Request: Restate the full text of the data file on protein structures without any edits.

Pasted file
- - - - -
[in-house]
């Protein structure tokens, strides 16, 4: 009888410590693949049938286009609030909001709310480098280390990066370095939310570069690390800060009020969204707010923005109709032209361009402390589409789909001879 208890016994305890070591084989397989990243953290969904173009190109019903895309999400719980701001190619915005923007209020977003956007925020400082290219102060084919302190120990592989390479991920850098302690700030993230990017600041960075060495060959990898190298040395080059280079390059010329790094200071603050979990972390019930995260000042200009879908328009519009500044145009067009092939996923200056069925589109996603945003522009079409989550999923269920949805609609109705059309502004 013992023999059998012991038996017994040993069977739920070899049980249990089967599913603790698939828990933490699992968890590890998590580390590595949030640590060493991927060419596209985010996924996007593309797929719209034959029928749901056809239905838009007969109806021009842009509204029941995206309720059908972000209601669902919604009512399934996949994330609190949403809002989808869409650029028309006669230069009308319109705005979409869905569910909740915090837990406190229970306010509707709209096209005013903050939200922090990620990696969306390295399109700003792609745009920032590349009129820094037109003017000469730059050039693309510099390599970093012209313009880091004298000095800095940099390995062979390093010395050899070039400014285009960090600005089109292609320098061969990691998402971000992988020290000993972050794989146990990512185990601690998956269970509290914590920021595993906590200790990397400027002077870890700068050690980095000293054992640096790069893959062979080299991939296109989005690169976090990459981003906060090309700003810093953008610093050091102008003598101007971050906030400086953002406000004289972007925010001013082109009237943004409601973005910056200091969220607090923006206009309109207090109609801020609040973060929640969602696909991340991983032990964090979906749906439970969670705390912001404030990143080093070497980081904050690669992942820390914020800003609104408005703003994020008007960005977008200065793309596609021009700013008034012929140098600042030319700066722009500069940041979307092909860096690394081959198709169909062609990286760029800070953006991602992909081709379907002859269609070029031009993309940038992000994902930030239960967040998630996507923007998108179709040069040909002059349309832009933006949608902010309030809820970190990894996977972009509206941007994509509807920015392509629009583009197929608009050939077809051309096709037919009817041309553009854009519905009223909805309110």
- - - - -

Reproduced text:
[in-house]
């Protein structure tokens, strides 16, 4: 009888410590693949049938286009609030909001709310480098280390990066370095939310570069690390800060009020969204707010923005109709032209361009402390589409789909001879 208890016994305890070591084989397989990243953290969904173009190109019903895309999400719980701001190619915005923007209020977003956007925020400082290219102060084919302190120990592989390479991920850098302690700030993230990017600041960075060495060959990898190298040395080059280079390059010329790094200071603050979990972390019930995260000042200009879908328009519009500044145009067009092939996923200056069925589109996603945003522009079409989550999923269920949805609609109705059309502004 013992023999059998012991038996017994040993069977739920070899049980249990089967599913603790698939828990933490699992968890590890998590580390590595949030640590060493991927060419596209985010996924996007593309797929719209034959029928749901056809239905838009007969109806021009842009509204029941995206309720059908972000209601669902919604009512399934996949994330609190949403809002989808869409650029028309006669230069009308319109705005979409869905569910909740915090837990406190229970306010509707709209096209005013903050939200922090990620990696969306390295399109700003792609745009920032590349009129820094037109003017000469730059050039693309510099390599970093012209313009880091004298000095800095940099390995062979390093010395050899070039400014285009960090600005089109292609320098061969990691998402971000992988020290000993972050794989146990990512185990601690998956269970509290914590920021595993906590200790990397400027002077870890700068050690980095000293054992640096790069893959062979080299991939296109989005690169976090990459981003906060090309700003810093953008610093050091102008003598101007971050906030400086953002406000004289972007925010001013082109009237943004409601973005910056200091969220607090923006206009309109207090109609801020609040973060929640969602696909991340991983032990964090979906749906439970969670705390912001404030990143080093070497980081904050690669992942820390914020800003609104408005703003994020008007960005977008200065793309596609021009700013008034012929140098600042030319700066722009500069940041979307092909860096690394081959198709169909062609990286760029800070953006991602992909081709379907002859269609070029031009993309940038992000994902930030239960967040998630996507923007998108179709040069040909002059349309832009933006949608902010309030809820970190990894996977972009509206941007994509509807920015392509629009583009197929608009050939077809051309096709037919009817041309553009854009519905009223909805309110």